Generation Earth says “that fossil fuels are the single largest contributor to human-induced climate change. Ending the fossil fuel era is now an urgent ethical and survival imperative. One of the most impactful ways we can make this happen is to withdraw our funds from fossil fuels and re-direct them into clean energy.”
Generation Earth supports powerful action to combat climate change. It’s about helping Australia transition to 100% clean energy for a safer climate and a secure future. It’s about making it easier for everyone to switch from investing in fossil fuels to investing in renewable energy.
The message from Pope Francis, Caritas, Generation Earth, Catholic Earthcare, The Global Catholic Climate Movement and others is to care for our common home and that all generations and levels of government and businesses need to work together to solve the escalating climate changes that are occurring to our planet. The recent fires in the Amazon have created significant concern for the imbalances that this will create within the natural world. Meanwhile at home, we are experiencing drought, wild storms, fires and water restrictions.
On 1 September Pope Francis called for prophetic action and prayer by Christians and people of good will. He said, “Our prayers and appeals are directed first at raising the awareness of political and civil leaders” and getting them to take urgent action. The pope said he was thinking especially of “those governments that will meet in coming months to renew commitments decisive for directing the planet towards life, not death.”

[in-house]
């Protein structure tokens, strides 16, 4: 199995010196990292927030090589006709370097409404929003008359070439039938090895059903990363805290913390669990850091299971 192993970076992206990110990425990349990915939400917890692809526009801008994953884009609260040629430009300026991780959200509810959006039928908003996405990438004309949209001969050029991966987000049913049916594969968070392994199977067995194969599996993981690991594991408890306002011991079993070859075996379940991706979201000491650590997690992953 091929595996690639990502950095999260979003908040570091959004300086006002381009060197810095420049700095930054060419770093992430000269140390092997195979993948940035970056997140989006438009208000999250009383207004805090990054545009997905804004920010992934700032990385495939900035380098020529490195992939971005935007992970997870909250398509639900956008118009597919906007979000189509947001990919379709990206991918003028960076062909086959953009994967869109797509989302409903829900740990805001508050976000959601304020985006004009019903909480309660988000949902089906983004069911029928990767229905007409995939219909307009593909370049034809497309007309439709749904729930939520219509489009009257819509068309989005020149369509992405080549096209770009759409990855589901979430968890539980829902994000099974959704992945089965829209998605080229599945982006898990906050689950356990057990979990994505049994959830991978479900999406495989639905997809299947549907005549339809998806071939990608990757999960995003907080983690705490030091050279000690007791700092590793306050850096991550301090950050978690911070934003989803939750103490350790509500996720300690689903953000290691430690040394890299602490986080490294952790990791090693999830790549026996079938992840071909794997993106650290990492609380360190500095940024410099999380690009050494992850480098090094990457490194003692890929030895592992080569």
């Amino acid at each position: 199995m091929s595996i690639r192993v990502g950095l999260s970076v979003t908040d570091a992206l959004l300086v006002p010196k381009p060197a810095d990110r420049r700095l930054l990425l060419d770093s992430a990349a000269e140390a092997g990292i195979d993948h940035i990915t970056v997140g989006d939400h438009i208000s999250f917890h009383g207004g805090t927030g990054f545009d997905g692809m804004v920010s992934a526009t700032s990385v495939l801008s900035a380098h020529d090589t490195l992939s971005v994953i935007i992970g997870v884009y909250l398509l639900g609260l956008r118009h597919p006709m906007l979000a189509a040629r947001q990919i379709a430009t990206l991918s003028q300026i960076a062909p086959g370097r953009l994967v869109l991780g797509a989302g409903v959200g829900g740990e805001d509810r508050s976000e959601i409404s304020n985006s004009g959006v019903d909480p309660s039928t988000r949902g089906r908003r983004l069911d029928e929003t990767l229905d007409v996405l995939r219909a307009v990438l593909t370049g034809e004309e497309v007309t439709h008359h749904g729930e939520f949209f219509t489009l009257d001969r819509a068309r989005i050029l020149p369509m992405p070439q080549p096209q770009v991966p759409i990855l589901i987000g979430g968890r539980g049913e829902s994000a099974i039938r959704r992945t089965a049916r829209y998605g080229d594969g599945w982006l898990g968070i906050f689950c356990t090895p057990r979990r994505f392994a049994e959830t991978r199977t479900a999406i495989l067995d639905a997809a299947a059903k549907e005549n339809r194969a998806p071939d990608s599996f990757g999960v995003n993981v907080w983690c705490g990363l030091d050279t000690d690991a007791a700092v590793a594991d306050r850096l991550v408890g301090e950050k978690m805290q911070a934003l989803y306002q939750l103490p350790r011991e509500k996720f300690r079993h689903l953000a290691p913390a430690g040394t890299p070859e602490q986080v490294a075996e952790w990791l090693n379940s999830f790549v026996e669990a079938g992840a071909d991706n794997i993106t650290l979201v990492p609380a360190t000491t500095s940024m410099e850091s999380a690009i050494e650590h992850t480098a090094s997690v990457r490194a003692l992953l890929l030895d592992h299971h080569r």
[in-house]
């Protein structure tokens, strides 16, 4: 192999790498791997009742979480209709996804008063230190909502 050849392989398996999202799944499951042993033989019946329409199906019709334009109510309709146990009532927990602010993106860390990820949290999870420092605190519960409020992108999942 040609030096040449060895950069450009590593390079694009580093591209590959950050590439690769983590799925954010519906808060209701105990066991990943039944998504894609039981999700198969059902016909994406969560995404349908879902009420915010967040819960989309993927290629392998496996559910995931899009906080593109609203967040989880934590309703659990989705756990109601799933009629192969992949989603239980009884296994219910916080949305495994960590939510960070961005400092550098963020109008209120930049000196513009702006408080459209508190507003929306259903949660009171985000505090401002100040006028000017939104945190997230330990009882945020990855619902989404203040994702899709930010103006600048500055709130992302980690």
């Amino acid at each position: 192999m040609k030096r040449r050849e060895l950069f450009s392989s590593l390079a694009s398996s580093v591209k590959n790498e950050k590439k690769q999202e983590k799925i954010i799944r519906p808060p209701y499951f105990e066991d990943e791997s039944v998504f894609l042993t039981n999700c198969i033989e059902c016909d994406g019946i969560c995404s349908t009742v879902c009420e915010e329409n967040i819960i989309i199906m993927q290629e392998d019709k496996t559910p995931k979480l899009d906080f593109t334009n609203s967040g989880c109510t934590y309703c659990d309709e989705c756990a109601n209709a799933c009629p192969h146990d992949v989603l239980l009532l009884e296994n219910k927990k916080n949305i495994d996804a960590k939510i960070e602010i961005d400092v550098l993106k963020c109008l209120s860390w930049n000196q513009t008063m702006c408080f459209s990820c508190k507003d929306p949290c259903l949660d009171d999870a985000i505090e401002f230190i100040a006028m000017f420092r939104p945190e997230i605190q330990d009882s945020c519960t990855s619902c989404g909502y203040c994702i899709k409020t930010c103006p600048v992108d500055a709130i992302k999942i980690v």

The pope said, “Now is the time to rediscover our vocation as children of God, brothers and sisters, and stewards of creation. Now is the time to repent, to be converted and to return to our roots.” He called upon us all to “reflect upon our lifestyles” and how they affect the environment.
The pope’s recurrent message is for us to “hear the cry of the earth and the cry of the poor.” Our earth is our inheritance and needs to be handed on to future generations, just like the first people of this nation have done for tens of thousands of years.
St Francis of Assisi wrote a song of praise, the Canticle of Creation as he approached death midst illness and disability. Francis was captivated by nature and God’s presence in all of creation. Francis calls out to all of creation as brother and sister, revealing the core of the Franciscan worldview: that God is the source of all being; that the Creator God is the Parent; that all creatures therefore are brother and sister to one another; that everything deserves love and respect.
Francis saw God in everything and so do we. We look upon the earth with humility and with an open and grateful heart, aware of the divine goodness in all things.
CANTICLE OF CREATION
Be praised Good Lord for Brother Sun
who brings us each new day.
Be praised for Sister Moon: white
beauty bright and fair, with wandering
stars she moves through the night.
Be praised my Lord for Brother Wind,
for air and clouds and the skies of every season.
Be praised for Sister Water: humble,
helpful, precious, pure; she cleanses
us in rivers and renews us in rain.
Be praised my Lord for Brother fire:
he purifies and enlightens us.
Be praised my Lord for Mother Earth:
abundant source, all life sustaining;
she feeds us bread and fruit and gives us flowers.
Be praised my Lord for the gift of life;
for changing dusk and dawn; for touch
and scent and song.
Be praised my Lord for those who
pardon one another for love of thee,
and endure sickness and tribulation.
Blessed are they who shall endure it in
peace, for they shall be crowned by Thee.
Be praised Good Lord for sister Death
who welcomes us in loving embrace.
Be praised my Lord for all your
creation serving you joyfully.
Francis of Assisi, 1225 A.D
I will leave you in this period of the Season of Creation to ponder your response to the invitation to care for creation and to hand onto the future generations a sustainable planet. I hope humanity begins to believe and understand the earth in the way of both Pope Francis and Francis of Assisi.